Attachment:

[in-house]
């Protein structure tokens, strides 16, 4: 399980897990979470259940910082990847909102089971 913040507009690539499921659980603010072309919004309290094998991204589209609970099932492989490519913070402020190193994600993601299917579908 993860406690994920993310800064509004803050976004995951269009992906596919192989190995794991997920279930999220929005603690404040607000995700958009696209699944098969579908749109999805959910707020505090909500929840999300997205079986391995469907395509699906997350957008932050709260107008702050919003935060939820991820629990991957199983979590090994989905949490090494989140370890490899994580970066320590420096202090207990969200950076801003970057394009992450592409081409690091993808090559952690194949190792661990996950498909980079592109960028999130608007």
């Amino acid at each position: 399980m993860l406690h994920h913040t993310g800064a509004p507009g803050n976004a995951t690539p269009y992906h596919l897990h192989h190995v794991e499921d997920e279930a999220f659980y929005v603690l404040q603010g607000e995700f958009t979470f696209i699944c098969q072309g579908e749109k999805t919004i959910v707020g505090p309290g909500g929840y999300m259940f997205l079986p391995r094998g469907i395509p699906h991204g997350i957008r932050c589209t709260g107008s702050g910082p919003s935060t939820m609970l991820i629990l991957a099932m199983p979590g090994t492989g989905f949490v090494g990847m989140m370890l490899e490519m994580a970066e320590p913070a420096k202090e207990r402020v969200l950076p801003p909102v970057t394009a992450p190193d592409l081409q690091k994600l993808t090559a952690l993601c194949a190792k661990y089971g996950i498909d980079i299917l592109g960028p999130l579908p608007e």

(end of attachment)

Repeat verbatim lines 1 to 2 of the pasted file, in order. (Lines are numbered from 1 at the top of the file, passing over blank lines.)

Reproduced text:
[in-house]
């Protein structure tokens, strides 16, 4: 399980897990979470259940910082990847909102089971 913040507009690539499921659980603010072309919004309290094998991204589209609970099932492989490519913070402020190193994600993601299917579908 993860406690994920993310800064509004803050976004995951269009992906596919192989190995794991997920279930999220929005603690404040607000995700958009696209699944098969579908749109999805959910707020505090909500929840999300997205079986391995469907395509699906997350957008932050709260107008702050919003935060939820991820629990991957199983979590090994989905949490090494989140370890490899994580970066320590420096202090207990969200950076801003970057394009992450592409081409690091993808090559952690194949190792661990996950498909980079592109960028999130608007």